Looking back on those days now, it’s clear how Latino children and adults going to Cinco de Mayo celebrations became a “mission critical market” in the clash of corporate empires that define a major part of our lives today. But, as a visit to most of the recent Cinco de Mayo and other Latino-themed celebrations makes clear, Latino events now move to the beat of a new power, that of the U.S. Pentagon.

No longer the small, intimate and largely unknown celebration it was in the 70’s, Cinco de Mayo is now celebrated from San Diego, California to Sunset Park, Brooklyn and beyond. And among the major powers present at such events are the Army, Navy, Air Force and Marines. Ubiquitous at the hundreds of Cinco de Mayo street fairs in towns and cities throughout the country are military recruiters armed with trinkets, video games, loud music and hyper-hip Hummers that draw even more children and families than the colorful (and urine-smelling) playpens McDonald’s still deploys in its Latino outreach efforts.

As African American youth and females of all races continue to reject military recruiters in record numbers, the Pentagon finds itself with no choice but to invest hundreds of millions to capture the hearts and minds of young Latinos. Our children have become “mission critical” to the future of the empire itself. And, so, the U.S. military –and its high powered Hispanic advertising and publicity firms– has brought us a new Latino celebration, the Cinco de Pentagon.

But rather than fight these nefarious designs on our kids (ie; Until recently Chuck E. Cheese included military-themed puppet shows and television shows broadcast in its restaurants) with nostalgia, we should begin by cleaning house within our communities. First on my list would be a call on local and national organizations like LULAC and the National Council of La Raza to stop promoting the military in exchange for Pentagon sponsorship dollars for their events. The recent Pentagon propaganda scandal should not shock anyone who consumes Latino media; Many Latino media outlets are chock full of paid advertising propaganda and they should to stop taking advertising from the various branches of the Armed Forces that’ve turned them into mouthpieces for military recruitment. And, of course, we should approach local organizers of Cinco de Mayo and other events about boycotting the efforts of those who lie to our kids in order to get them to go fight losing wars in Iraq and Afghanistan. We need to remind them of the powerful anti-militarism traditions rooted deeply in the Chicano, Puerto Rican and other communities.

I live in New York, which is also called “Puebla York” because of the huge number of Mexicans from Puebla that live there. It’s painful to see how Cinco de Mayo has gone from celebrating the liberation politics and heroism of Puebla to celebrating the recruitment of the descendants of Zaragoza and other Poblanos by the very center of U.S. efforts to destroy global liberation, the Pentagon.

But, all is not lost. Latinos and others across the country have ramped up their efforts to stop the recruitment of Latino youth. Efforts like those in Puerto Rico, counter recruiters have fanned out to all 200 high schools to deliver their anti-militarism message to thousands of students. So, whatever your race, background or creed, if you’re opposed to the war in Iraq and to militarism generally, you might consider stopping recruitment among those without whom the future projections of the military will not be realized: Latino youth. And a good place to start might be to stop celebrating the Cinco de Pentagon and replacing it with something resembling the CInco de Mayo celebrations of old.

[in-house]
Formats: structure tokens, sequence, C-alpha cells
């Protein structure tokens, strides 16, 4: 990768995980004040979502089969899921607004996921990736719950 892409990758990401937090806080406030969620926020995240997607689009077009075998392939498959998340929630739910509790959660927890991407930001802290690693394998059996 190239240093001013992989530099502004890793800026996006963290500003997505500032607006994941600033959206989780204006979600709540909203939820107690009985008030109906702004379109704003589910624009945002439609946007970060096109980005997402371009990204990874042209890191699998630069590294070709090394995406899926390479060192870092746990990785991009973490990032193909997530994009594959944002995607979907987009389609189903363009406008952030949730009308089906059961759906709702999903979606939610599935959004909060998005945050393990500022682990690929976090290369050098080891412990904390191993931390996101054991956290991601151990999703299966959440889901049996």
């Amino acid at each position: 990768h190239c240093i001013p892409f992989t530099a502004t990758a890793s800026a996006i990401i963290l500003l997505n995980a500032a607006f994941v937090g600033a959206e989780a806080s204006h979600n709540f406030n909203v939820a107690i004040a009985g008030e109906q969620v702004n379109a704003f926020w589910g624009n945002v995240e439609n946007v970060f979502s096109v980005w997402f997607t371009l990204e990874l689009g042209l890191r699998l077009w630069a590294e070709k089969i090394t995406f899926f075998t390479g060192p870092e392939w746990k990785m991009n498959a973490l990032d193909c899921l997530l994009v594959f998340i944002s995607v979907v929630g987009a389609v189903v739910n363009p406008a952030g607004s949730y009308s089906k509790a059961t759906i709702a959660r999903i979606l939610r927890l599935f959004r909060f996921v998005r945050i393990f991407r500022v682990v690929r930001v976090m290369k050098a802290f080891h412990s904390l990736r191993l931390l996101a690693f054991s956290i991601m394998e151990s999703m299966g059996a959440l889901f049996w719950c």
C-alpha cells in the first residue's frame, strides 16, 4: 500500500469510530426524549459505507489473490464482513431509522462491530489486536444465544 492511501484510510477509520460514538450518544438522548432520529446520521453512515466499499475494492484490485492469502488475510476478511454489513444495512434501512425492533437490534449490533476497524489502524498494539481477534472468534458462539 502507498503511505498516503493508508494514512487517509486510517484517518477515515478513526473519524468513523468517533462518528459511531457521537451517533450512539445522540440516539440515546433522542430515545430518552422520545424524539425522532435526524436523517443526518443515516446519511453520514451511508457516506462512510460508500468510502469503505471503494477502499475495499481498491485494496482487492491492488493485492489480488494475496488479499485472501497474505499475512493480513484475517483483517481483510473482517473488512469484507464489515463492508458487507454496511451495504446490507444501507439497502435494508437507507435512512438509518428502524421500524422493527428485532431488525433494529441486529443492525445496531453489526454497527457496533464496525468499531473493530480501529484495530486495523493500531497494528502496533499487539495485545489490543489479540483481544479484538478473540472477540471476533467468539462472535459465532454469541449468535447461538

New York Event: Left Out in the Open — The Netroots & Progressive Politics

March 4, 2008

This coming Wednesday, March 5th, yours truly will be joining a stellar panel of thinkers- and doers- in the netroots. Sponsored by the Nation Magazine and Moveon, “Left out in the Open” will explore how the netroots is transforming -for good and for bad- the left. I will try to hold my own in such smart, capable company. You are cordially invited to come to:

City University of New York (CUNY) Graduate Center, Proshansky Auditorium, 365 Fifth Avenue (near 34th Street). The event starts at 6:30 and sounds like it’s going to fill up. Some come early, come all as many different colored beans we can cram in there.

See you there!

Left Out in the Open — The Netroots & Progressive Politics

This Nation event will convene progressive leaders and writers for a lively discussion of how the netroots are changing progressive politics. Participants will include Katrina vanden Heuvel, publisher and editor of The Nation; Zephyr Teachout, assistant professor of law, Duke University, and an architect of Howard Dean’s Internet strategy; Matt Stoller, a founding blogger of OpenLeft and President of BlogPAC; Roberto Lovato, a writer at New America Media and blogger for Of América; and Ari Melber, a correspondent for The Nation and a contributing editor at Personal Democracy Forum. The event is free of charge. Please arrive early. Takes place at CUNY Graduate Center, Proshansky Auditorium, 365 Fifth Avenue. The event starts at 6:30.

For more information, call (212) 209-5400 or click here or here.